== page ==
What happens if everyone comes and tries to withdraw the money?
In such a situation, any bank can have a problem, however, if the Bank is well-capitalised for day-to-day activities. So even if 10 to 15% of the people withdraw the money and everyone gets paid, the nerves automatically settle down.
The Silicon Valley Bank targeted startups as their customers. As a result, they offered higher interest rates for bank deposits.
Startups were funded with enormous sums of money and did not need the total cash. So they preferred SVB bank because of the higher interest rate.
A win-win situation for both.
Because the bond rate was rising, the startups were not getting new funding.
So startup’s balance was depleting. So Silicon Valley Bank was losing the adequate ratio to keep withdrawals processed.
Now, the SVB bank decided to sell the bonds and book the national loss. First, however, they had to raise the capital because the balance sheet was reduced for the loss booked.
Once they wanted to raise the capital, everyone thought they had booked a loss and wanted to raise capital, so now the Bank is not well capitalized, and everyone went to the Bank to withdraw the money.
This is how the Bank collapsed.
US Banking Crisis
Once a large bank collapsed, everyone understood how a bank could collapse.
The working of a bank has to be in such a way that they should have adequate Cash Cash levels for day-to-day operations.
Every publicly listed Bank’s balance sheet is open, so once the Bank doesn’t have a good amount of cash, everyone starts withdrawing money from such smaller banks.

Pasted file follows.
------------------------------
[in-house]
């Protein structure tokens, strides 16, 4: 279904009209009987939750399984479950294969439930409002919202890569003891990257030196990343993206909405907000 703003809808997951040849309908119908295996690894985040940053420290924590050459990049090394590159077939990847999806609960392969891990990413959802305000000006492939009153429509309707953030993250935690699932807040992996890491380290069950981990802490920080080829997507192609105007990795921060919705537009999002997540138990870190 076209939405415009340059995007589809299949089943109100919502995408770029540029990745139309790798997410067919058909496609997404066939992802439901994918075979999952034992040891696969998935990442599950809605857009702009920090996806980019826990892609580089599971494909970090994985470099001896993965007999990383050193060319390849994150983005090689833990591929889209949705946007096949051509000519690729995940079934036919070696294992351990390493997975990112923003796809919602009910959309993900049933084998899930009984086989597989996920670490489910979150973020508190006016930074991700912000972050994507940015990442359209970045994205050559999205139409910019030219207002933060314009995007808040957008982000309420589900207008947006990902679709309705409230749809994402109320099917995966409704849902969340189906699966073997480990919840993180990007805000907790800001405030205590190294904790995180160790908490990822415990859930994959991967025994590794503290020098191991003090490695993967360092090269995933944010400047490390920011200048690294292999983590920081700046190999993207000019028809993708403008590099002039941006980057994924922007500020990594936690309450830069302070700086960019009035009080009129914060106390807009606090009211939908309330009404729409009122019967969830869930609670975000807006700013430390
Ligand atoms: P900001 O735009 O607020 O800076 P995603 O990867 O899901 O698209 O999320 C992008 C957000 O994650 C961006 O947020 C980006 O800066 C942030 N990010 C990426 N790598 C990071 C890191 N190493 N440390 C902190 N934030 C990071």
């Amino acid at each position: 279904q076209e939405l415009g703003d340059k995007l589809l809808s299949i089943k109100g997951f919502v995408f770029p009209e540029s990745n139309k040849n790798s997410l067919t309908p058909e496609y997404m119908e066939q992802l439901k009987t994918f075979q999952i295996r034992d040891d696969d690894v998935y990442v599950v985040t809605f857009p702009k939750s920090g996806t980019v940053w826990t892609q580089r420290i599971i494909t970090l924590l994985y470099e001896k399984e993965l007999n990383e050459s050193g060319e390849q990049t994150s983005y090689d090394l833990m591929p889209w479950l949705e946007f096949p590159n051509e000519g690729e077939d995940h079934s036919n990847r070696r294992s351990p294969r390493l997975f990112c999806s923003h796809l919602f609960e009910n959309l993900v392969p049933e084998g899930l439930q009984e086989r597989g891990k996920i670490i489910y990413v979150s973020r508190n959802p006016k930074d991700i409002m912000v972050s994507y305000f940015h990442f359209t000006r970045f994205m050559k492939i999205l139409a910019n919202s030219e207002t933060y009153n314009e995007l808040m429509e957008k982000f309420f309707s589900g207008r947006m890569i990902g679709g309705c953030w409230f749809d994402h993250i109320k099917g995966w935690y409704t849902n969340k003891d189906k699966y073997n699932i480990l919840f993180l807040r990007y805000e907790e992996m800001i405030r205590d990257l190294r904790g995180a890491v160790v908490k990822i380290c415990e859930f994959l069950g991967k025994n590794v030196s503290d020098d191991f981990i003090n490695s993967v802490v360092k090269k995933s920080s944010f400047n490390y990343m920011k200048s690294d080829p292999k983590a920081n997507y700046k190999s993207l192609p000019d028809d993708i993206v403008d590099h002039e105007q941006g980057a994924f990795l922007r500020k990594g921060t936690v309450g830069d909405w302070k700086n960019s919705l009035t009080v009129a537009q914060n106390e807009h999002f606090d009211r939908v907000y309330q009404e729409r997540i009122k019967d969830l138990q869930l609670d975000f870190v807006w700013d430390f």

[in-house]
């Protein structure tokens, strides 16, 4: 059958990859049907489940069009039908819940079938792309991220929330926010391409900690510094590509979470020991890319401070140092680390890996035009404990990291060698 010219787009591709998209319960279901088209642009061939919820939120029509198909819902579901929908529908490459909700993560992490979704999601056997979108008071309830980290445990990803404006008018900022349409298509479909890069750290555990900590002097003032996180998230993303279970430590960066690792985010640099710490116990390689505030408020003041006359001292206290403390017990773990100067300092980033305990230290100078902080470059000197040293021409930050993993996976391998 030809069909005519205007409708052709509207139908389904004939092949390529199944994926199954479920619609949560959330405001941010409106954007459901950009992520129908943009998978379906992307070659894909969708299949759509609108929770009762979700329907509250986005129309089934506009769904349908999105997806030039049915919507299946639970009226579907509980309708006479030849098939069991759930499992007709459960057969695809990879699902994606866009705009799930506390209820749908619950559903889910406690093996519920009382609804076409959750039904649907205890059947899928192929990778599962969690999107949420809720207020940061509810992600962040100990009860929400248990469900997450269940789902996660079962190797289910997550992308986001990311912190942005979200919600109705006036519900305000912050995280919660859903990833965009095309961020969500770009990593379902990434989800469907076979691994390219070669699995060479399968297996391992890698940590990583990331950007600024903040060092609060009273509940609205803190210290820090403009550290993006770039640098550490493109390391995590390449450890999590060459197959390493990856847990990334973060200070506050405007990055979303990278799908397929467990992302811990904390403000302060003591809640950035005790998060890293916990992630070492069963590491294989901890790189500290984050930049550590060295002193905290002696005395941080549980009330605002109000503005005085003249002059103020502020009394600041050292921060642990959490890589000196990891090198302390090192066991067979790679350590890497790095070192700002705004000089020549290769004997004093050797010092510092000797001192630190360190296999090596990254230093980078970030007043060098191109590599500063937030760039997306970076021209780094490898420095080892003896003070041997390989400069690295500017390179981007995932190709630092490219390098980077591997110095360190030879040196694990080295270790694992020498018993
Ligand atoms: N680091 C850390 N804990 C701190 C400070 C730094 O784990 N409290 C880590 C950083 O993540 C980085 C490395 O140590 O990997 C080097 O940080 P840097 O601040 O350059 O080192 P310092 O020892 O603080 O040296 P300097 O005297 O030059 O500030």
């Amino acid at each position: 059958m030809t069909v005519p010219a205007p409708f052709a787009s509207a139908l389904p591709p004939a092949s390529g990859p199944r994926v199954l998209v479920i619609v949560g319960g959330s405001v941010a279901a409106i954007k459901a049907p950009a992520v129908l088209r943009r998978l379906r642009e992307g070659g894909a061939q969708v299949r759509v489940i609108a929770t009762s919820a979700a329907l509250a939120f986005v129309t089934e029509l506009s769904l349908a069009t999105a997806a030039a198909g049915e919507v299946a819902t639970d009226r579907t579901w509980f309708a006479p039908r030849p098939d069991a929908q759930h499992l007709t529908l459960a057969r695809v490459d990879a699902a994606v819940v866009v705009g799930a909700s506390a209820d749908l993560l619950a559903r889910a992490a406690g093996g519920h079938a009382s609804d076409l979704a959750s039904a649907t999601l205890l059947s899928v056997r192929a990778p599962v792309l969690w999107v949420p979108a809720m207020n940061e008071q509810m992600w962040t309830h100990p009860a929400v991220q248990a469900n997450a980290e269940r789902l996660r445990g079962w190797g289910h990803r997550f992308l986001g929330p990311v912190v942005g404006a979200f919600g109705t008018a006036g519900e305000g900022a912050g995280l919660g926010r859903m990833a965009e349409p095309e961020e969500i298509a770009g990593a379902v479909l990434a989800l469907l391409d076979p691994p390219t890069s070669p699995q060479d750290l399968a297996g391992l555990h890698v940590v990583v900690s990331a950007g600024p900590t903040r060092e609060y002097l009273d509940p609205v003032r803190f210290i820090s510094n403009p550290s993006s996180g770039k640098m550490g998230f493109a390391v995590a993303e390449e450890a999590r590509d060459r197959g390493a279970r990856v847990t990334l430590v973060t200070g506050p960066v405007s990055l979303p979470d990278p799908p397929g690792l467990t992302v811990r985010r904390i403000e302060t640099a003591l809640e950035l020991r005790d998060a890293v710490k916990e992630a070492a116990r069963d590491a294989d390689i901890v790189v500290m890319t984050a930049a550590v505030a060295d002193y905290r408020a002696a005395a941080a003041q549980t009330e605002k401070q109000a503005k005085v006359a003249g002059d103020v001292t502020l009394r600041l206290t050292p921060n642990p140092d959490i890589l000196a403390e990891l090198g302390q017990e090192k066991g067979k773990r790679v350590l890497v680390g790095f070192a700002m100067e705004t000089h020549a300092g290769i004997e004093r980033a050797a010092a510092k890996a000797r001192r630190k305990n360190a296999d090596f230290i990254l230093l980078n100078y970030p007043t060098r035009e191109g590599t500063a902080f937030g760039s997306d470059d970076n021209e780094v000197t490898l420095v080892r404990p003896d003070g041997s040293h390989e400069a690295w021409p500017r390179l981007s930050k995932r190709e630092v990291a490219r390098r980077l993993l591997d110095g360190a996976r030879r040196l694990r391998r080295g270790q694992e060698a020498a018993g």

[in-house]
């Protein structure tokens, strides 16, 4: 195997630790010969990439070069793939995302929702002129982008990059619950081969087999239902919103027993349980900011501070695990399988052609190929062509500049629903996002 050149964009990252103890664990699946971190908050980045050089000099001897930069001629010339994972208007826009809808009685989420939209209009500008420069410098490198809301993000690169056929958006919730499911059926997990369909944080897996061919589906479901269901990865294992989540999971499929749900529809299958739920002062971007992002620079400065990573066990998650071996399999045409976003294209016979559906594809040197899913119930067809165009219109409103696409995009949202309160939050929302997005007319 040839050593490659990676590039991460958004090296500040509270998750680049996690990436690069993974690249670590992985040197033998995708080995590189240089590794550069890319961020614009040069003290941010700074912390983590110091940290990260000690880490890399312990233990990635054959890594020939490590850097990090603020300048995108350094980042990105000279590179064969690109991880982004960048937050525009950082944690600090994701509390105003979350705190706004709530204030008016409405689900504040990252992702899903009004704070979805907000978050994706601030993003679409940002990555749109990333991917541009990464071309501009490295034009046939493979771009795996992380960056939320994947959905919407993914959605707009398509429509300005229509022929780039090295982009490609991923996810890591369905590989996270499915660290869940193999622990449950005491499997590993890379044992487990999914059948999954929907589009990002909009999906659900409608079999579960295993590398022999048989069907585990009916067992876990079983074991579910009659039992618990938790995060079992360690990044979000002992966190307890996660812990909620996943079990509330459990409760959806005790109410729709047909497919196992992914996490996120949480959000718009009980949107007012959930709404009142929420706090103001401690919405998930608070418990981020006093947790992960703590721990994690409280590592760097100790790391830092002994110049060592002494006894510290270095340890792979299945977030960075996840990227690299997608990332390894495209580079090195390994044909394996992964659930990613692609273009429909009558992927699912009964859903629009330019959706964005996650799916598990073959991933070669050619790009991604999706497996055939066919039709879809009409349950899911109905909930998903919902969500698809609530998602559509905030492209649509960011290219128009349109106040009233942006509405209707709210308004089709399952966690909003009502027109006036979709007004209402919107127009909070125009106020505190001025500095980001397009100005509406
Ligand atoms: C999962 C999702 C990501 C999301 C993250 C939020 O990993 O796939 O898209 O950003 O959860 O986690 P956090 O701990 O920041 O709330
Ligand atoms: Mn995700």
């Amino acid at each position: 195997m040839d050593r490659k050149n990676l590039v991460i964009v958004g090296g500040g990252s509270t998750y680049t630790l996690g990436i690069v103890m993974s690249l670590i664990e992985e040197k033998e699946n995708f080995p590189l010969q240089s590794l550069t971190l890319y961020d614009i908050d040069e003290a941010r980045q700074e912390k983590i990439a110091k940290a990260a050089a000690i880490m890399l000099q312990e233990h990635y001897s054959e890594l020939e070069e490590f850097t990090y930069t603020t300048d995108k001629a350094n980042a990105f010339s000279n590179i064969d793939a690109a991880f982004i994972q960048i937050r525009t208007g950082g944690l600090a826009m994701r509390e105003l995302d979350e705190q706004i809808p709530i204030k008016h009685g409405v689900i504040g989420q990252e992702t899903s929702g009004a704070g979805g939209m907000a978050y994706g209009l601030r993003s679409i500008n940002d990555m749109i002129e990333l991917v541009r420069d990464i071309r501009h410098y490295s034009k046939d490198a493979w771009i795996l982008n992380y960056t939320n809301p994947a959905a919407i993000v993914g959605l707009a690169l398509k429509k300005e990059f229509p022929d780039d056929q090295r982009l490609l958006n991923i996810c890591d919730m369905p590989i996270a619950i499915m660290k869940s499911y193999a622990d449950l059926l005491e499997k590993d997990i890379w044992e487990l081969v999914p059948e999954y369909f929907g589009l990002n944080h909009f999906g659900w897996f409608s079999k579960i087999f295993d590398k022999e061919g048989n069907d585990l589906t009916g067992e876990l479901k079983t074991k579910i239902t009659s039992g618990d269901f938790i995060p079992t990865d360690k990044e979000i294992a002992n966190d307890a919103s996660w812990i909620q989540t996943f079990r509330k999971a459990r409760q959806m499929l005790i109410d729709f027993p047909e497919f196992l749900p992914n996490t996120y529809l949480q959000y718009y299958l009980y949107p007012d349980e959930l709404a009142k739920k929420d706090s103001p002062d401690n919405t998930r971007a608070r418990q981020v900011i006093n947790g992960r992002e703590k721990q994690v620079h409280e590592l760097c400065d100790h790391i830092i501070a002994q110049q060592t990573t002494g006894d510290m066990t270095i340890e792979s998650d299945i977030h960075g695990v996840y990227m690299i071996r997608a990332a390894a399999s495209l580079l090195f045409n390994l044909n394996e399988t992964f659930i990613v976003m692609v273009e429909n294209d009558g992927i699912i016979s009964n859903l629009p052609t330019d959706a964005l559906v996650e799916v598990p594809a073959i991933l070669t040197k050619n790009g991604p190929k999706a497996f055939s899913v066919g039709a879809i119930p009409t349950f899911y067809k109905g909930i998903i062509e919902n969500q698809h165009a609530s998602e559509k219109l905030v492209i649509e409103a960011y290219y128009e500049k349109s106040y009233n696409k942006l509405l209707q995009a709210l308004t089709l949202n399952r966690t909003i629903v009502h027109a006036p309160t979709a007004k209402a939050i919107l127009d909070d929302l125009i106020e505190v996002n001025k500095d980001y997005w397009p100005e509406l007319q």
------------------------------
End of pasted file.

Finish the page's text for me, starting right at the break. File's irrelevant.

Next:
Then, FED calmed the depositors by making them as safe. Once the nerves calm down, people will not withdraw money from the Bank.
There is one more piece of news: Some planes have landed in Omaha, and Bank CEOs will meet on the weekend of the 19th of March with Warren Buffett.
Once he comes into the picture in any bank, the sentiments will improve
How safe are Indian Banks?
Indian banks are very safe. We don’t function like a U.S Bank.
RBI doesn’t allow a bank to fail, but FED say that only the depositors are safe; the investors in the Bank are not safe.
In India, we had an issue with YES Bank. The depositors were safe, but the shareholders were also safe.
I mean that RBI will not pay you ₹300 or 400 as the share price of YES Bank, but the Bank didn’t go out of business. The Bank continues its business; you can get out of the stock.
Indian banks operate in a very safe environment, so there are no issues with any Bank whatsoever in IndiaHowever, the share price of Indian banks is falling, which is just a Sentimental effect.
Can US Banking Crisis lead to 2008 like situation for equities?
The current news flow doesn’t suggest anything like it was in 2008.
2008 was a domino effect, and we still don’t see any domino effect coming up. Even a fall of such a large bank as Credit Suisse had a little ripple effect.
No one knows about the future, but right at this point, we don’t see any domino effect.
Moreover, if Warren Buffett invests in one or two banks, that can lead to a different scenario.
I hope this helps you understand the US banking crisis. Let me know your views and thoughts in the comments below.